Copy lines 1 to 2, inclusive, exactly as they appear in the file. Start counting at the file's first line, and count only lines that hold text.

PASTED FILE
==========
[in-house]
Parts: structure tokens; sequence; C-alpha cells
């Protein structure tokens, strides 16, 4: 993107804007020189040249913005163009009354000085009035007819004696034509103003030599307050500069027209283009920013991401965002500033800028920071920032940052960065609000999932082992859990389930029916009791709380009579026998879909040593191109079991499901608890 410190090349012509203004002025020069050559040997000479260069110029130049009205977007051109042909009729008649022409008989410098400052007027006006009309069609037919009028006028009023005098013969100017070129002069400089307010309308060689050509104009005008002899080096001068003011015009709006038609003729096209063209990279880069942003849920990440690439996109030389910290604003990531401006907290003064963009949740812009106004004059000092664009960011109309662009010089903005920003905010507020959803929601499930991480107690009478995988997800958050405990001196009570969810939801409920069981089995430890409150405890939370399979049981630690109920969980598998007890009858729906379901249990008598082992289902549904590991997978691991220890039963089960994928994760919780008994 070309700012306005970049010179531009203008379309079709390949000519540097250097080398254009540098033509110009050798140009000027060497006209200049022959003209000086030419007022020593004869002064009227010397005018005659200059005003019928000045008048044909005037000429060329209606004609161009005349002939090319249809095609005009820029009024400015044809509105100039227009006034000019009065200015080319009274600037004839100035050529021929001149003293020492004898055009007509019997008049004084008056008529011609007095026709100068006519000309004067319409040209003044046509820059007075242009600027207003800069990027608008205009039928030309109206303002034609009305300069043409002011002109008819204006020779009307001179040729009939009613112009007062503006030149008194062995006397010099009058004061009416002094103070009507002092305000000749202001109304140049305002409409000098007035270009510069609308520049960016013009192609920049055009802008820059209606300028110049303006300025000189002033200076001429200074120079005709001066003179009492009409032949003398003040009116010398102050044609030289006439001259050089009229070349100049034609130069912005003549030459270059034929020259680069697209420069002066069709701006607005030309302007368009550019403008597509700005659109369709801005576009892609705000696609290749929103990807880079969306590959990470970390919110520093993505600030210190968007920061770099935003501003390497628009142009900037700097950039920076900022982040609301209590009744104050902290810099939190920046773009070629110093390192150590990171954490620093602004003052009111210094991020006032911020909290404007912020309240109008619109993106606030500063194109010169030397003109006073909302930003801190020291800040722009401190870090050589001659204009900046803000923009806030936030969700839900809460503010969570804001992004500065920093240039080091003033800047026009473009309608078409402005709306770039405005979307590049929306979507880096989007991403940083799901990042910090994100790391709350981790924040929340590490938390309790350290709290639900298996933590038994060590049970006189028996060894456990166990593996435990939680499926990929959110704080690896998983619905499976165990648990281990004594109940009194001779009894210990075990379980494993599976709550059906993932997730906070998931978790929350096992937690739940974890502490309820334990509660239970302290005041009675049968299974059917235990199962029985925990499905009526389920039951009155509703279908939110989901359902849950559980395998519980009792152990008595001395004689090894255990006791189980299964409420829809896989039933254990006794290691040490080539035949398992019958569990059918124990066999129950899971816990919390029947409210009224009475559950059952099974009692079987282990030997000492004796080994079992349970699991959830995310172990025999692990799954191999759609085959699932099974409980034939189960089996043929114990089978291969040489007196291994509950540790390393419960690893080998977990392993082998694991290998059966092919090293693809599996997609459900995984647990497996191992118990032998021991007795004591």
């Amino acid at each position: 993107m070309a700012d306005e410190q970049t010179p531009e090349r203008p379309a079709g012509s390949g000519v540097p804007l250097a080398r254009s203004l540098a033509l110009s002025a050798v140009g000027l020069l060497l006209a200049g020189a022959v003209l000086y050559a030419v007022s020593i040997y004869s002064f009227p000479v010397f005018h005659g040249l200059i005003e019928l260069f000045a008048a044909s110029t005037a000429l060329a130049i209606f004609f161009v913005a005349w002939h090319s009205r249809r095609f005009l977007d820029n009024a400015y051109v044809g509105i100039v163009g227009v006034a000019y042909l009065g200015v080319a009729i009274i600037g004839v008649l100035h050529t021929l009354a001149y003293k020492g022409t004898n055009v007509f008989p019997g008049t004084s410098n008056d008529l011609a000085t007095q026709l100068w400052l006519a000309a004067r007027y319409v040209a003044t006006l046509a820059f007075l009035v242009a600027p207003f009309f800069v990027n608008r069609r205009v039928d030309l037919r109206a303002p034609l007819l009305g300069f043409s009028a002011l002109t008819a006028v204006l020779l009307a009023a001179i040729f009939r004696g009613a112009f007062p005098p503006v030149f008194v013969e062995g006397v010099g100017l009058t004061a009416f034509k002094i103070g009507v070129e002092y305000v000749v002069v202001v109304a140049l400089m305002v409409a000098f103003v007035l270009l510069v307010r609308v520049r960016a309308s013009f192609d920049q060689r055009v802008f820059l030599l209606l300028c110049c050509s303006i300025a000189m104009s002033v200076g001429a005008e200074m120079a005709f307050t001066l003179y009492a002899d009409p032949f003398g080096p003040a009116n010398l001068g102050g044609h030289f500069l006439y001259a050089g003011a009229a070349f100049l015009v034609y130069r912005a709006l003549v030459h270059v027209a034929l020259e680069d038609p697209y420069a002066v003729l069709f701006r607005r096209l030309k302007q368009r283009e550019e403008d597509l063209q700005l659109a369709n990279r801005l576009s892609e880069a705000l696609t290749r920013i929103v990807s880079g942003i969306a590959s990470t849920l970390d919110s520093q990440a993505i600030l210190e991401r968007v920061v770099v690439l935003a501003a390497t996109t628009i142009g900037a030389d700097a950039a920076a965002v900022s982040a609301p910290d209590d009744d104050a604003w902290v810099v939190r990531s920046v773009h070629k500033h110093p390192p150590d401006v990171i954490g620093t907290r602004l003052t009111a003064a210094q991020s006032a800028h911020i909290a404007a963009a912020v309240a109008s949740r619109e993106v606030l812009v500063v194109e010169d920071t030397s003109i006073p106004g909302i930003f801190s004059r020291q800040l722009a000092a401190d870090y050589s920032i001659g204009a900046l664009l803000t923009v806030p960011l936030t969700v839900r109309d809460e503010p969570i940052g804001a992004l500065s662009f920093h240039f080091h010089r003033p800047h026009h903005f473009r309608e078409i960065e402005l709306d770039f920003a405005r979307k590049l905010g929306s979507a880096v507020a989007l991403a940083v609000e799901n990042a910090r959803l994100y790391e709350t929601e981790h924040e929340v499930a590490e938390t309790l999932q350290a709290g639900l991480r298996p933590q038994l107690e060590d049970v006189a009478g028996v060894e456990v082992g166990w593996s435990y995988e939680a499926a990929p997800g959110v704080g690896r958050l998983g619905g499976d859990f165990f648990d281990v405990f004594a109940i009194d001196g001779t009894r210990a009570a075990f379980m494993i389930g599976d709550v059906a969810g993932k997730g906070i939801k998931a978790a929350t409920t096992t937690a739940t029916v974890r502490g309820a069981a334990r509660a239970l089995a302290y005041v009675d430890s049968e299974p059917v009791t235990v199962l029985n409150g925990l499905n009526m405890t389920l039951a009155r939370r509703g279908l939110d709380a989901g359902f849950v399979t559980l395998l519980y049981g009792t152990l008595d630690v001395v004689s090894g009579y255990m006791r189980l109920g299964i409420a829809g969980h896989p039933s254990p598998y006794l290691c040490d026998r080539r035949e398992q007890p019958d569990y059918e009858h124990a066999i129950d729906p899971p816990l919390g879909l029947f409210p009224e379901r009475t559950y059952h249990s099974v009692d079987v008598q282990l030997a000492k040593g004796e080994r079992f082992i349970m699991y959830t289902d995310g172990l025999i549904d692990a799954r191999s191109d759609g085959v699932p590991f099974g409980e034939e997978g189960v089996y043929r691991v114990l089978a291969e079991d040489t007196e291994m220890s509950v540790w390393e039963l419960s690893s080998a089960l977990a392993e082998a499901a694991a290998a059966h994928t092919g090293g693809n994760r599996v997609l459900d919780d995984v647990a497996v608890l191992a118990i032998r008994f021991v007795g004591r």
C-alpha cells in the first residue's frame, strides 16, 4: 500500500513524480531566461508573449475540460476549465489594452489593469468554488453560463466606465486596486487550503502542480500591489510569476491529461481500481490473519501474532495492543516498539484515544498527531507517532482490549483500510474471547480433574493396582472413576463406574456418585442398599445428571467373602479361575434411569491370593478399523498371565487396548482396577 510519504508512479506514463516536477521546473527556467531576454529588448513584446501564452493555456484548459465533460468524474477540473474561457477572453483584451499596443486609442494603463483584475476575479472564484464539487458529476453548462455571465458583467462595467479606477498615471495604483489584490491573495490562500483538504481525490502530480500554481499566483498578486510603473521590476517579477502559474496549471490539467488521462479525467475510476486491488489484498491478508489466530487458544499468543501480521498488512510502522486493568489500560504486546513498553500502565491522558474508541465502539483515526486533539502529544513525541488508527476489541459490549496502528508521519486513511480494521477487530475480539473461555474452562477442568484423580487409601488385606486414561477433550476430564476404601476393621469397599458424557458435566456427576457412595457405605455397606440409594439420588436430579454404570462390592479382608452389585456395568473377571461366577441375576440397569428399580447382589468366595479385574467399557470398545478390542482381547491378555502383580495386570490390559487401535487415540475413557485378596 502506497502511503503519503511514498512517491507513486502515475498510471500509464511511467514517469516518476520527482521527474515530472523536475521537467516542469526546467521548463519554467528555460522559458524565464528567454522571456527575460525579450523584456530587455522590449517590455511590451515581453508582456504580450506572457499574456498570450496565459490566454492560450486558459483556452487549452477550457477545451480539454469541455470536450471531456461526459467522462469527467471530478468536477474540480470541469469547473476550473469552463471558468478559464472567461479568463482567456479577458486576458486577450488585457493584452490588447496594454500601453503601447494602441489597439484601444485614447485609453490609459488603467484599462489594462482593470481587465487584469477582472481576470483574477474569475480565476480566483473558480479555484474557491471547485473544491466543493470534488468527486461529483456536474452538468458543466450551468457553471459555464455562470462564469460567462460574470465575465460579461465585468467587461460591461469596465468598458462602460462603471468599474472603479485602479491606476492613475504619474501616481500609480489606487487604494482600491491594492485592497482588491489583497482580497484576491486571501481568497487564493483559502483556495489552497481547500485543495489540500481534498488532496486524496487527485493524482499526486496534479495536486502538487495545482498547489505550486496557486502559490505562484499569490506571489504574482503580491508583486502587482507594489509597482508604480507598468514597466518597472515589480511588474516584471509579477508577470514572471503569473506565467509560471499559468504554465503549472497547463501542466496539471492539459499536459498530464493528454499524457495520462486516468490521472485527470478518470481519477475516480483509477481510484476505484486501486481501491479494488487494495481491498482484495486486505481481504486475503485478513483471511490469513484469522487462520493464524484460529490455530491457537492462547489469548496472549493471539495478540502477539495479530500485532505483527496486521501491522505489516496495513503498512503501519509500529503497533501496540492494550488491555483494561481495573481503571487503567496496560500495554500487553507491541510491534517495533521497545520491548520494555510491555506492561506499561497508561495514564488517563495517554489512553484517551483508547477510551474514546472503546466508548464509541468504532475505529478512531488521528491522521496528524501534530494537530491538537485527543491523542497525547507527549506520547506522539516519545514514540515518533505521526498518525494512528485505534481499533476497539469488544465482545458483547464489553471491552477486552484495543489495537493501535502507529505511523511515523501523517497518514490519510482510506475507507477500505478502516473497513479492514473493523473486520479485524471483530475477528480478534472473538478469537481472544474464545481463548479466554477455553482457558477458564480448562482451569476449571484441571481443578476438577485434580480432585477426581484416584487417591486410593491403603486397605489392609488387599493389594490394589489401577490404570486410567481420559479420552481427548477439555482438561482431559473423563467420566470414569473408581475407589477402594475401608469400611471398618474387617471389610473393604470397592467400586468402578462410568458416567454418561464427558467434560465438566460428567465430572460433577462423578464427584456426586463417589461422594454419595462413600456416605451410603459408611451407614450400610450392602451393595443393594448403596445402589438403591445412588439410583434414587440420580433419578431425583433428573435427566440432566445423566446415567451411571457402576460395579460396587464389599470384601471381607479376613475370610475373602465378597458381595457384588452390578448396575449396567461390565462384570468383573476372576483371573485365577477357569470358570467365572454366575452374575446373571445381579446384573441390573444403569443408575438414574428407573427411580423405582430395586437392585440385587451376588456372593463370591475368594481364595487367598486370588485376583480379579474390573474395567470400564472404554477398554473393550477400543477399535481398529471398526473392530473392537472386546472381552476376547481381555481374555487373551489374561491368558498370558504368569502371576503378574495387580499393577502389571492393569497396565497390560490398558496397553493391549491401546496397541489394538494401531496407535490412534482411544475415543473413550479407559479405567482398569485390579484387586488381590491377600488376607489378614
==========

[in-house]
Parts: structure tokens; sequence; C-alpha cells